MODELING: More Eye Candy from Lee Turner and Jim Zwernemann

I feel blessed to have the likes of Lee Turner and Jim Zwernemann willing to share their work with this blog.  They represent some of the finest craftsman to be found in our hobby.

Recently, Jim Zwernemann added this little structure to his P48 layout.  He created a model of the Texas & New Orleans yard office that once stood in Austin, Texas.  The model was built using styrene and painted with acrylic paints blended to match Southern Pacific Common Standard colors for structures.  The AS-616 is an Overland import that was detailed and finished by the late Jim Hickey.  The view shown below also captures part of the Mather boxcar built by Jim a new of years ago.  His friend Jim Hickey did the artwork and printed the decals using an ALPS printer.

Recently, I posted a few pictures of Southern Pacific cabooses done by Lee Turner.  He added his stamp to the models by customizing figures to fit the location on the particular car.  Lee used plastic filler to change the position of the body parts creating a unique character.

One of the recreations done by Lee are two figures that were part of the Edward Hopper titled Nighthawks.  This must have been a fun project to capture the images in 3D.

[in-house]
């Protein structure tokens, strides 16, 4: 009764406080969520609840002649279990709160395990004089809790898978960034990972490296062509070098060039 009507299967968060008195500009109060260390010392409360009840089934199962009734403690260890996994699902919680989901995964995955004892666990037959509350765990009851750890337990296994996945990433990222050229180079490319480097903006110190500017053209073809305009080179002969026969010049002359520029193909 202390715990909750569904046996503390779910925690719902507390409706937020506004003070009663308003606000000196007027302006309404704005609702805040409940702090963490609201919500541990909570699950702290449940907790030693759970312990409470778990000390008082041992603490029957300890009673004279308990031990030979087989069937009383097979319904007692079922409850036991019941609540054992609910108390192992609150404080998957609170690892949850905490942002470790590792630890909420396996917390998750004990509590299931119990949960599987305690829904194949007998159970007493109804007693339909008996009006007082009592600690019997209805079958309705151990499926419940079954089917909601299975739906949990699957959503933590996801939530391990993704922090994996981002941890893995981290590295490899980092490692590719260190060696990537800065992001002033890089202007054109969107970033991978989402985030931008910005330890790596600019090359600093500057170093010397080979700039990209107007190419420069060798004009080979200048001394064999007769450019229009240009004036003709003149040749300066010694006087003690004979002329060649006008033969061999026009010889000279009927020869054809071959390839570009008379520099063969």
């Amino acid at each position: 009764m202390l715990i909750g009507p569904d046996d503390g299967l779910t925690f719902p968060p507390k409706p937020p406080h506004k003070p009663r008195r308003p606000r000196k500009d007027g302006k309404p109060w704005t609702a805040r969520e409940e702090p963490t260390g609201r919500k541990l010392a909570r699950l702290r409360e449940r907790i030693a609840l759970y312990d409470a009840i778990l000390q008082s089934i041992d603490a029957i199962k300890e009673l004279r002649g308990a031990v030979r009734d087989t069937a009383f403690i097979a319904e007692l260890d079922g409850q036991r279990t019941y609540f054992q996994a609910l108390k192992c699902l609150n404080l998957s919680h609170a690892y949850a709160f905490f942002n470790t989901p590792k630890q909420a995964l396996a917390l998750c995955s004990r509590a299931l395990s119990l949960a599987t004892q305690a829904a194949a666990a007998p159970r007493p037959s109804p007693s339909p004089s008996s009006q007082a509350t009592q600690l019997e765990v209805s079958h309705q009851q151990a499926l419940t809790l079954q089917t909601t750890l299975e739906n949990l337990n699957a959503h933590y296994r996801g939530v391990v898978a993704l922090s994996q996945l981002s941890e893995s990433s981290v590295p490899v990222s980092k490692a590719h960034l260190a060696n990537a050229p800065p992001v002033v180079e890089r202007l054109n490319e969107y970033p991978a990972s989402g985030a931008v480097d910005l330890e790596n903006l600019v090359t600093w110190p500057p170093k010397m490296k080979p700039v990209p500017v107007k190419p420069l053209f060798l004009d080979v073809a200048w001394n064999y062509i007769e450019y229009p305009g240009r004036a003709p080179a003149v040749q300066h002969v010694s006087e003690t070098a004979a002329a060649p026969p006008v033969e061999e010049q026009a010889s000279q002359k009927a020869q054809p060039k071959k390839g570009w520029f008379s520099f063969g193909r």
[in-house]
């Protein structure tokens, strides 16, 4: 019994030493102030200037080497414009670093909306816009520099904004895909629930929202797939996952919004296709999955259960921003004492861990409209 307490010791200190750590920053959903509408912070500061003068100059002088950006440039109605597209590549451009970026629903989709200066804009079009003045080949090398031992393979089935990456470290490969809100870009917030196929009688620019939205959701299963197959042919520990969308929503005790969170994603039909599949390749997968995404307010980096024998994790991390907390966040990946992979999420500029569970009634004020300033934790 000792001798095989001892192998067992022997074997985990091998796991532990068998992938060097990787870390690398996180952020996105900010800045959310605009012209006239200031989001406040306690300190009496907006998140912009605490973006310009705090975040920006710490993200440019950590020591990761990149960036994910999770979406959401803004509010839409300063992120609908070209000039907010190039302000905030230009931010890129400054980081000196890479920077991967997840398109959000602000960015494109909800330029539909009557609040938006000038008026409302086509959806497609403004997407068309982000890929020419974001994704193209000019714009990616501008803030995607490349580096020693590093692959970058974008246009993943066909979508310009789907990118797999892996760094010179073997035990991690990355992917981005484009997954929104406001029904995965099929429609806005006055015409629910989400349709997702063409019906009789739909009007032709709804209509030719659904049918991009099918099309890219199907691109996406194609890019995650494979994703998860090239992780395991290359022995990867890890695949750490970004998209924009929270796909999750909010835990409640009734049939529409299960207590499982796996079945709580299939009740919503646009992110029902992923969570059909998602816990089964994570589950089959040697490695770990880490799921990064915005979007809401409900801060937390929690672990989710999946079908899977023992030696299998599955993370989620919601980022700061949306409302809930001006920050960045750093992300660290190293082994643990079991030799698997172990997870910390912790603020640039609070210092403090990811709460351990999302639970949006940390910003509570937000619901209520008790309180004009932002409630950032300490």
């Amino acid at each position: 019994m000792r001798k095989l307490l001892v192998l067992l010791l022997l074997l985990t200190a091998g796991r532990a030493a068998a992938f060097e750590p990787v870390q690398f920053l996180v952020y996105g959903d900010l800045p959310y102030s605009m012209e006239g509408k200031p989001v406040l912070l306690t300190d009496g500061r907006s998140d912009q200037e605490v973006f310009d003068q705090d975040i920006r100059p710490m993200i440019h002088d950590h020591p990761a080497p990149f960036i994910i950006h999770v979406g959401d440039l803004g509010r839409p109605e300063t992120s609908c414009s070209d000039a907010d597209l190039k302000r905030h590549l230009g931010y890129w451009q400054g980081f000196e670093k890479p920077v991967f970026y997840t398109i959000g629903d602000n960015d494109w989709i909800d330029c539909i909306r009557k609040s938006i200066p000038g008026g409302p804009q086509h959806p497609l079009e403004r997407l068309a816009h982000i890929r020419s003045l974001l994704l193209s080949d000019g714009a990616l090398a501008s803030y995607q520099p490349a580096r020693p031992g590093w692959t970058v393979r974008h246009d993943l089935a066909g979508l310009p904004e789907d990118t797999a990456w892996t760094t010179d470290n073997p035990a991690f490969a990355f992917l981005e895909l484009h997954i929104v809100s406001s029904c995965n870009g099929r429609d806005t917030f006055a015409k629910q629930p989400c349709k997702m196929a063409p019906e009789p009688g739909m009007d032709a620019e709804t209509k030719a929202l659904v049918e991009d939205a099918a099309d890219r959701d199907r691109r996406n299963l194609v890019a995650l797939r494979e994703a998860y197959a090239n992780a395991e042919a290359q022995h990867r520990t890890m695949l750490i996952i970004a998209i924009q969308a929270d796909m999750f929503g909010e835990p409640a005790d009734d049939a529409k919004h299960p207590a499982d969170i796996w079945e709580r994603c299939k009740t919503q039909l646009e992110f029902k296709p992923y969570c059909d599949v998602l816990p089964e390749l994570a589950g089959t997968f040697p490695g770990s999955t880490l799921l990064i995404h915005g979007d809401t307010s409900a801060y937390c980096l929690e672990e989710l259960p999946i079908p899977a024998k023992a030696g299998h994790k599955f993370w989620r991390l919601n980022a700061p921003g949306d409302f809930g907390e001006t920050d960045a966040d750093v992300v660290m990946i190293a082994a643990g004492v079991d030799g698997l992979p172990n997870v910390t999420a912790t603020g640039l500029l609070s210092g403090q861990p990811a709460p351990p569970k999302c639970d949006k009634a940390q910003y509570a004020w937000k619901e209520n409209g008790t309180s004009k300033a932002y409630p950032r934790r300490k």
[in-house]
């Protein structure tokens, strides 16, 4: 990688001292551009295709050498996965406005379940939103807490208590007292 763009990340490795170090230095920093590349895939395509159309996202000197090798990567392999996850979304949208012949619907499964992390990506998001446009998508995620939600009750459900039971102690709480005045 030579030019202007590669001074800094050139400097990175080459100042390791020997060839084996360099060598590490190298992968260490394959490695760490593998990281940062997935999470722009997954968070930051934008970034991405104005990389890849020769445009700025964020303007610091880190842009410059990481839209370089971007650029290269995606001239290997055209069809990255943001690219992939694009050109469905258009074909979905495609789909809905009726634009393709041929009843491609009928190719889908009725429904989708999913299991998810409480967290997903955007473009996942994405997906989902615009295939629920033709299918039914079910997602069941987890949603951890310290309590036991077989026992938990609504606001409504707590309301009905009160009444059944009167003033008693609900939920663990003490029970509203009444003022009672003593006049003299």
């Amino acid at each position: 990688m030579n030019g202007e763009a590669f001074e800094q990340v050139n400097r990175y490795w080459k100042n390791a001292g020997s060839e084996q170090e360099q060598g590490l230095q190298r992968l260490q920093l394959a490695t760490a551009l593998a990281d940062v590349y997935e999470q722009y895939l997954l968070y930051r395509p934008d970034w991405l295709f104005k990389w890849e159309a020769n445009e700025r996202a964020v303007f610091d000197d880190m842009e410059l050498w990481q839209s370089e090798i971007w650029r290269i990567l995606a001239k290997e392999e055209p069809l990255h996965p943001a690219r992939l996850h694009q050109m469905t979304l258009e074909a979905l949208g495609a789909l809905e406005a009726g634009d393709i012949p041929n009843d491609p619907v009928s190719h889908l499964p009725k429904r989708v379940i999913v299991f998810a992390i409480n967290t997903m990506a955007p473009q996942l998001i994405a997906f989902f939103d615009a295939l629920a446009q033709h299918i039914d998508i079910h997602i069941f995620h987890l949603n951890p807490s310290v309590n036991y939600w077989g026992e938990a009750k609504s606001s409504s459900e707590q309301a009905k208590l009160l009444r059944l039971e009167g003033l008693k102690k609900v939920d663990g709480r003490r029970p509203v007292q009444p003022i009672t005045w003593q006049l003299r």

Now, the cafe needs to be built to provide the setting for these two characters.

Thank you to Lee and Jim for sharing your work with this blog.


9 thoughts on “MODELING: More Eye Candy from Lee Turner and Jim Zwernemann

  1. Thank you, Gene, for sharing more eye candy. Thanks to Lee, Jim, and all others for making these great posts possible. Keep up the excellent service even if only the elite idealists appreciate it. Proto 48 is such a blessing I hesitate to photograph the toys anymore. It bugs me to be reminded in so many places of so-called models with-out-of-scale undercarriage. The model airplane industry wouldn’t tolerate what is so prevalent in model railroading. Hope more and more will come on board for “the world’s greatest hobby.”

  2. I seem to recall that John Armstrong modeled the cafe from “Nighthawks” and it was written up in MR a number of years ago. As I recall his biggest problem was figuring out where the entrance door should go, since Hopper didn’t include that detail in his painting.


    • I do remember John Armstrong’s model in the MR. Did not remember the entrance issue that Armstrong had to resolve. I wonder what would have happened if he was true to the art. Wonder how many modelers would have caught the omission?

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